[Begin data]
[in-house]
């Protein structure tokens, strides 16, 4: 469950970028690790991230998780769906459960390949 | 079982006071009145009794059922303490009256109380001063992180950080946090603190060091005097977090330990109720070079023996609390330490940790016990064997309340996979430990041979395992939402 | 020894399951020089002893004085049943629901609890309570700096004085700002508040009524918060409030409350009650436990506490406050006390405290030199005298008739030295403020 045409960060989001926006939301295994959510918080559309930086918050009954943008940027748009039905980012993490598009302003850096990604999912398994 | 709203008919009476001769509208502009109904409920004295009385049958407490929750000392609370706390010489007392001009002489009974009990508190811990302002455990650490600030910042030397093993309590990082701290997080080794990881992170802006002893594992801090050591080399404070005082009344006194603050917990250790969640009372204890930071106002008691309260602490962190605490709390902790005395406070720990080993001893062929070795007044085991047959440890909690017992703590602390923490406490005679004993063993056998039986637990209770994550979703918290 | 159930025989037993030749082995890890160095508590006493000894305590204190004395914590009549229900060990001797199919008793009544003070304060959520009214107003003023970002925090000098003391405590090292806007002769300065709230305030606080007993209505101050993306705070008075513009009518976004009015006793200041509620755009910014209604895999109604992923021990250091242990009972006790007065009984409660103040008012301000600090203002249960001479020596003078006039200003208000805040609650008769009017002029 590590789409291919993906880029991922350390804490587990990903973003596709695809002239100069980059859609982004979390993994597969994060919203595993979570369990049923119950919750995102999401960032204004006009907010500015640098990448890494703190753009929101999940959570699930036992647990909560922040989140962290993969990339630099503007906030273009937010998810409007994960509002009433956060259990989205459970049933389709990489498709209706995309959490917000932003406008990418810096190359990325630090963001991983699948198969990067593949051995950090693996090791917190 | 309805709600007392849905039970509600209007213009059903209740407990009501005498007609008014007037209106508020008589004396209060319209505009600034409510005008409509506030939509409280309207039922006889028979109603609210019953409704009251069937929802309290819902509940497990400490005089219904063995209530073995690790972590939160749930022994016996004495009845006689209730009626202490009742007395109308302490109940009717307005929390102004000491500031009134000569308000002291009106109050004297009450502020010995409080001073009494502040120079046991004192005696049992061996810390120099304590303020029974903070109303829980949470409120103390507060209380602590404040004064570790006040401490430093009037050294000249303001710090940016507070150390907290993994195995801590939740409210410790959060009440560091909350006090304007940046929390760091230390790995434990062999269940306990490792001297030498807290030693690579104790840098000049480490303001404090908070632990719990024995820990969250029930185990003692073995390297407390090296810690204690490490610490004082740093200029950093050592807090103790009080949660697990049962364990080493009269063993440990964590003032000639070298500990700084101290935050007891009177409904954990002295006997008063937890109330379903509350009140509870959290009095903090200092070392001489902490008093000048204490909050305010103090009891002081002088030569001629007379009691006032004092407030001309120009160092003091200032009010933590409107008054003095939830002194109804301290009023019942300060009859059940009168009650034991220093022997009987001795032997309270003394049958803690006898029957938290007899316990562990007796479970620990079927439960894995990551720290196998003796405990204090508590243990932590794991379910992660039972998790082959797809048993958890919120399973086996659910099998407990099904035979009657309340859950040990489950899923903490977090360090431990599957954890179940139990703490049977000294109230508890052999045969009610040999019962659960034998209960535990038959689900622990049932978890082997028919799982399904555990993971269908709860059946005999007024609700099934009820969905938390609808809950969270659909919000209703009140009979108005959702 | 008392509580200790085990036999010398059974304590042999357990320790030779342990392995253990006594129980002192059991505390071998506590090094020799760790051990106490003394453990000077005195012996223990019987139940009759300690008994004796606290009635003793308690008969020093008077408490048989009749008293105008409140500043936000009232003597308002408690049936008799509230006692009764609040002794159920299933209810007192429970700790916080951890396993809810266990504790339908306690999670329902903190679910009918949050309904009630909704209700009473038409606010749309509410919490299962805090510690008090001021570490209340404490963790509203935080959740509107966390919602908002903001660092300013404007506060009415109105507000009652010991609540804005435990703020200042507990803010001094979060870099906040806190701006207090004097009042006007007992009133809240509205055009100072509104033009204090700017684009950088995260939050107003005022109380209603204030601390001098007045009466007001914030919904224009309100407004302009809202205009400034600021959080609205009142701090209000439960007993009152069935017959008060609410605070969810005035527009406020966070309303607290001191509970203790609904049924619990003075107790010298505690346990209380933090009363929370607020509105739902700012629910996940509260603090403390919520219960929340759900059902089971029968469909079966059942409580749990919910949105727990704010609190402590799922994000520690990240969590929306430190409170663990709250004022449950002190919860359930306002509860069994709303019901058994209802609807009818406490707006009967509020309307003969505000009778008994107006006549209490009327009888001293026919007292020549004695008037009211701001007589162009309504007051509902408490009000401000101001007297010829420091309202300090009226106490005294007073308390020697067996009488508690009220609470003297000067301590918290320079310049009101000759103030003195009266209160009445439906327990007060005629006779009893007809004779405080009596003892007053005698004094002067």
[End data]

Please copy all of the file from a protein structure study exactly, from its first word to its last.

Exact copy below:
[in-house]
């Protein structure tokens, strides 16, 4: 469950970028690790991230998780769906459960390949 | 079982006071009145009794059922303490009256109380001063992180950080946090603190060091005097977090330990109720070079023996609390330490940790016990064997309340996979430990041979395992939402 | 020894399951020089002893004085049943629901609890309570700096004085700002508040009524918060409030409350009650436990506490406050006390405290030199005298008739030295403020 045409960060989001926006939301295994959510918080559309930086918050009954943008940027748009039905980012993490598009302003850096990604999912398994 | 709203008919009476001769509208502009109904409920004295009385049958407490929750000392609370706390010489007392001009002489009974009990508190811990302002455990650490600030910042030397093993309590990082701290997080080794990881992170802006002893594992801090050591080399404070005082009344006194603050917990250790969640009372204890930071106002008691309260602490962190605490709390902790005395406070720990080993001893062929070795007044085991047959440890909690017992703590602390923490406490005679004993063993056998039986637990209770994550979703918290 | 159930025989037993030749082995890890160095508590006493000894305590204190004395914590009549229900060990001797199919008793009544003070304060959520009214107003003023970002925090000098003391405590090292806007002769300065709230305030606080007993209505101050993306705070008075513009009518976004009015006793200041509620755009910014209604895999109604992923021990250091242990009972006790007065009984409660103040008012301000600090203002249960001479020596003078006039200003208000805040609650008769009017002029 590590789409291919993906880029991922350390804490587990990903973003596709695809002239100069980059859609982004979390993994597969994060919203595993979570369990049923119950919750995102999401960032204004006009907010500015640098990448890494703190753009929101999940959570699930036992647990909560922040989140962290993969990339630099503007906030273009937010998810409007994960509002009433956060259990989205459970049933389709990489498709209706995309959490917000932003406008990418810096190359990325630090963001991983699948198969990067593949051995950090693996090791917190 | 309805709600007392849905039970509600209007213009059903209740407990009501005498007609008014007037209106508020008589004396209060319209505009600034409510005008409509506030939509409280309207039922006889028979109603609210019953409704009251069937929802309290819902509940497990400490005089219904063995209530073995690790972590939160749930022994016996004495009845006689209730009626202490009742007395109308302490109940009717307005929390102004000491500031009134000569308000002291009106109050004297009450502020010995409080001073009494502040120079046991004192005696049992061996810390120099304590303020029974903070109303829980949470409120103390507060209380602590404040004064570790006040401490430093009037050294000249303001710090940016507070150390907290993994195995801590939740409210410790959060009440560091909350006090304007940046929390760091230390790995434990062999269940306990490792001297030498807290030693690579104790840098000049480490303001404090908070632990719990024995820990969250029930185990003692073995390297407390090296810690204690490490610490004082740093200029950093050592807090103790009080949660697990049962364990080493009269063993440990964590003032000639070298500990700084101290935050007891009177409904954990002295006997008063937890109330379903509350009140509870959290009095903090200092070392001489902490008093000048204490909050305010103090009891002081002088030569001629007379009691006032004092407030001309120009160092003091200032009010933590409107008054003095939830002194109804301290009023019942300060009859059940009168009650034991220093022997009987001795032997309270003394049958803690006898029957938290007899316990562990007796479970620990079927439960894995990551720290196998003796405990204090508590243990932590794991379910992660039972998790082959797809048993958890919120399973086996659910099998407990099904035979009657309340859950040990489950899923903490977090360090431990599957954890179940139990703490049977000294109230508890052999045969009610040999019962659960034998209960535990038959689900622990049932978890082997028919799982399904555990993971269908709860059946005999007024609700099934009820969905938390609808809950969270659909919000209703009140009979108005959702 | 008392509580200790085990036999010398059974304590042999357990320790030779342990392995253990006594129980002192059991505390071998506590090094020799760790051990106490003394453990000077005195012996223990019987139940009759300690008994004796606290009635003793308690008969020093008077408490048989009749008293105008409140500043936000009232003597308002408690049936008799509230006692009764609040002794159920299933209810007192429970700790916080951890396993809810266990504790339908306690999670329902903190679910009918949050309904009630909704209700009473038409606010749309509410919490299962805090510690008090001021570490209340404490963790509203935080959740509107966390919602908002903001660092300013404007506060009415109105507000009652010991609540804005435990703020200042507990803010001094979060870099906040806190701006207090004097009042006007007992009133809240509205055009100072509104033009204090700017684009950088995260939050107003005022109380209603204030601390001098007045009466007001914030919904224009309100407004302009809202205009400034600021959080609205009142701090209000439960007993009152069935017959008060609410605070969810005035527009406020966070309303607290001191509970203790609904049924619990003075107790010298505690346990209380933090009363929370607020509105739902700012629910996940509260603090403390919520219960929340759900059902089971029968469909079966059942409580749990919910949105727990704010609190402590799922994000520690990240969590929306430190409170663990709250004022449950002190919860359930306002509860069994709303019901058994209802609807009818406490707006009967509020309307003969505000009778008994107006006549209490009327009888001293026919007292020549004695008037009211701001007589162009309504007051509902408490009000401000101001007297010829420091309202300090009226106490005294007073308390020697067996009488508690009220609470003297000067301590918290320079310049009101000759103030003195009266209160009445439906327990007060005629006779009893007809004779405080009596003892007053005698004094002067």